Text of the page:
In one of the many essays written by the 19th Century Economist Frédéric Bastiat, he writes the following under the header “The Results of Legal Plunder” in his essay “The Law“:
“It is impossible to introduce into society a greater change and a greater evil than this: the conversion of the law into an instrument of plunder.
What are the consequences of such a perversion? It would require volumes to describe them all. Thus we must content ourselves with pointing out the most striking.
In the first place, it erases from everyone’s conscience the distinction between justice and injustice.
No society can exist unless the laws are respected to a certain degree. The safest way to make laws respected is to make them respectable. When law and morality contradict each other, the citizen has the cruel alternative of either losing his moral sense or losing his respect for the law. These two evils are of equal consequence, and it would be difficult for a person to choose between them.
The nature of law is to maintain justice. This is so much the case that, in the minds of the people, law and justice are one and the same thing. There is in all of us a strong disposition to believe that anything lawful is also legitimate. This belief is so widespread that many persons have erroneously held that things are “just” because law makes them so. Thus, in order to make plunder appear just and sacred to many consciences, it is only necessary for the law to decree and sanction it. Slavery, restrictions, and monopoly find defenders not only among those who profit from them but also among those who suffer from them.”
Can we not see this playing out in the 21st Century United States? As we observe the political state that we live in today, there are examples upon examples of how government (under both Democratic and Republican regimes) have used the forced hand of the law to “plunder” the people that they “serve”. As Bastiat discusses in the excerpt above, when unjust laws are put into practice, they are perceived to be just, either immediately or over time, from the mere fact that they are part of the law.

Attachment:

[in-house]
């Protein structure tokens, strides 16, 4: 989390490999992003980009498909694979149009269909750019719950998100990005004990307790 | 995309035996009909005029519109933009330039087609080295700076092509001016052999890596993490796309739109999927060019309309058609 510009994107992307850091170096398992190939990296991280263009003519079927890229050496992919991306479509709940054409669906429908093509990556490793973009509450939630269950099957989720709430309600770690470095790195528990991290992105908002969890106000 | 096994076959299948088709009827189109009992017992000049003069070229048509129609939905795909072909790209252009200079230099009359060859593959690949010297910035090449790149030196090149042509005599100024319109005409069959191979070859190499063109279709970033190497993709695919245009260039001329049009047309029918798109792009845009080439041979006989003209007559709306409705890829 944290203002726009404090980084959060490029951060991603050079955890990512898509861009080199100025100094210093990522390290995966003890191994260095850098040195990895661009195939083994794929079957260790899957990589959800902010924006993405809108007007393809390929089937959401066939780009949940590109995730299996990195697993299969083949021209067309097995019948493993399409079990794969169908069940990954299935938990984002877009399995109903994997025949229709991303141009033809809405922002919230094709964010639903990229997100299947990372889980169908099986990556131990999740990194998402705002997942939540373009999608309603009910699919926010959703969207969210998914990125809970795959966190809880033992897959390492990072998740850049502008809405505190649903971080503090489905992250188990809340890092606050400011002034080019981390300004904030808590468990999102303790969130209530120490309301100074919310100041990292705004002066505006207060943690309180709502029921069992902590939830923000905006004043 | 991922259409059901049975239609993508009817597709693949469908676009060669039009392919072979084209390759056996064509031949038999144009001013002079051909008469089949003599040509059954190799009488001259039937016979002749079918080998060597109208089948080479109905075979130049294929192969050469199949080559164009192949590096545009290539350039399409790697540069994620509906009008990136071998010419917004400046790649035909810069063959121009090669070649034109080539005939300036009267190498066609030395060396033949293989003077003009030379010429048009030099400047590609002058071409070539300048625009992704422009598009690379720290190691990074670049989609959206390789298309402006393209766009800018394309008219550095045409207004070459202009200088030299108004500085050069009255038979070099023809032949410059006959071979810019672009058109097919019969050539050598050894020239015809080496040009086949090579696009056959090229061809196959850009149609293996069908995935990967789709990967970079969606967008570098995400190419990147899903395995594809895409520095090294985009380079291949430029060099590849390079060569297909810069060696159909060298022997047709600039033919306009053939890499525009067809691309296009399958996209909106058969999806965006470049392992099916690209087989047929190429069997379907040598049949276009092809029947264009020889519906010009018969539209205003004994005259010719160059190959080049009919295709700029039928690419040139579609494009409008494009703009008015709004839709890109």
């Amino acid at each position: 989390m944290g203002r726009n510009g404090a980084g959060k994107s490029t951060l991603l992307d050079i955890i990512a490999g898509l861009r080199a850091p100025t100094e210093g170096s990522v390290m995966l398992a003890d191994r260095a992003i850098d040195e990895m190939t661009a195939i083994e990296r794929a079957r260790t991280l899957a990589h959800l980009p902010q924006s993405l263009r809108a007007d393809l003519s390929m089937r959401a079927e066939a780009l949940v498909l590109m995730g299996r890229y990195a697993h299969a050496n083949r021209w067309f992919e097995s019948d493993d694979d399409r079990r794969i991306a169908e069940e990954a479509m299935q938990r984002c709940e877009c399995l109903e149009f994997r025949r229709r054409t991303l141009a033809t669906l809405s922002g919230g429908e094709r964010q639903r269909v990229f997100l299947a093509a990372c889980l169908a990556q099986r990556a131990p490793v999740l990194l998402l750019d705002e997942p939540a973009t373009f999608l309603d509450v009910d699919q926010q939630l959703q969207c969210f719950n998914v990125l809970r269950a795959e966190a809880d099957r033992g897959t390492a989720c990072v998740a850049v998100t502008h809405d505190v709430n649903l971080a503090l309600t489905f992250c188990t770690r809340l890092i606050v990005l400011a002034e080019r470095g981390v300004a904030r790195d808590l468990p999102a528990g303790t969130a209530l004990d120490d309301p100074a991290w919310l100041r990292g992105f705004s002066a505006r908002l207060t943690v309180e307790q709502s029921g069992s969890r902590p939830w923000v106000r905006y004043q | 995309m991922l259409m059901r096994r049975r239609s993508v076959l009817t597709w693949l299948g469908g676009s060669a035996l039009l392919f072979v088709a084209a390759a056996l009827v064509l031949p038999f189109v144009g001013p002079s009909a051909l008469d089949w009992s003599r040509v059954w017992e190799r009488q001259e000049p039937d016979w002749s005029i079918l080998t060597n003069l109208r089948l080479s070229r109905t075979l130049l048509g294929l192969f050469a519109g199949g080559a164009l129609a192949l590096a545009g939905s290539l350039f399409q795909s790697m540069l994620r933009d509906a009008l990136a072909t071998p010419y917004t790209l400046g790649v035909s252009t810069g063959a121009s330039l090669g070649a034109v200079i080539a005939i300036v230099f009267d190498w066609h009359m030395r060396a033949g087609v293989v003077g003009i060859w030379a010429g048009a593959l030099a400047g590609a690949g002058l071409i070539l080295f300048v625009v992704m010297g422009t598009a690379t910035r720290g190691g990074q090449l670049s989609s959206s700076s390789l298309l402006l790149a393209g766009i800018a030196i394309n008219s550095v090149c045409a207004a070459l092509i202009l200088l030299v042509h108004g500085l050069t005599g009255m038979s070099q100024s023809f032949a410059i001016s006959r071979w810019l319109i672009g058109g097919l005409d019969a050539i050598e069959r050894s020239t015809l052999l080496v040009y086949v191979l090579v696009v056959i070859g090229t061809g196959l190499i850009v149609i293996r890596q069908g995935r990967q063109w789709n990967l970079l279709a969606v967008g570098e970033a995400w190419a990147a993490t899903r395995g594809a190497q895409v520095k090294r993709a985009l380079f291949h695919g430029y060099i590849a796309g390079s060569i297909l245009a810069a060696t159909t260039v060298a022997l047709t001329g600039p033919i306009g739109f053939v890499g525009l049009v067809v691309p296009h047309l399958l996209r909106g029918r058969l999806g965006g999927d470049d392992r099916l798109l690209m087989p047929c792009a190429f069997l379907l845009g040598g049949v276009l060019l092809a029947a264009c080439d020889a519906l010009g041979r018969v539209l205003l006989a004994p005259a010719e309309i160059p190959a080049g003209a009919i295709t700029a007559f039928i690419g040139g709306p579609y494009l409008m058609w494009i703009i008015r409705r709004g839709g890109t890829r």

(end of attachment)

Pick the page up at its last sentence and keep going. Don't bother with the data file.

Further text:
Economically speaking, laws that seek to redistribute wealth from one citizen to another would be a form of what Bastiat would consider “laws as instruments of plunder”. We see this practice in the over taxation of individuals in general. This practice seems justified by most citizens because the taxation of individual’s income above what is necessary to run the basic functions of government has been going on for a long time. By the passing of laws, these tax practices are generally accepted as moral (or just) simply because they are part of the law. The morality of something can often times be determined by whether or not it is legal to do.
Socially speaking, there are laws that by their mere existence have changed what is generally accepted as moral (just) or not. In the past 100 years, the prohibition and subsequent legalization of alcohol has proven to be a major reason for the change the view of the morality of consuming alcoholic beverages. At one time in our country’s history, alcohol consumption was viewed as an immoral act. Fast forward 100 years, alcohol consumption is generally accepted as moral by even those whose own religion would otherwise not accept.
In both cases, we see how powerful laws can be in determining the acceptance of practices (economically and socially) that are generally harmful to individuals in certain ways. Laws of over-taxation are harmful to individuals in the sense that they take what is rightly a citizen’s property to support activities that the citizen is not morally responsible to support. Alcohol is widely accepted to be harmful (even while generally accepted as moral) to a person’s health over time.
But, the fact that these things are legal in our society makes them appear to be either just or moral. That is what Bastiat argued over 200 years ago, and we see the same thing happening in our society today. There are not many new things under the sun.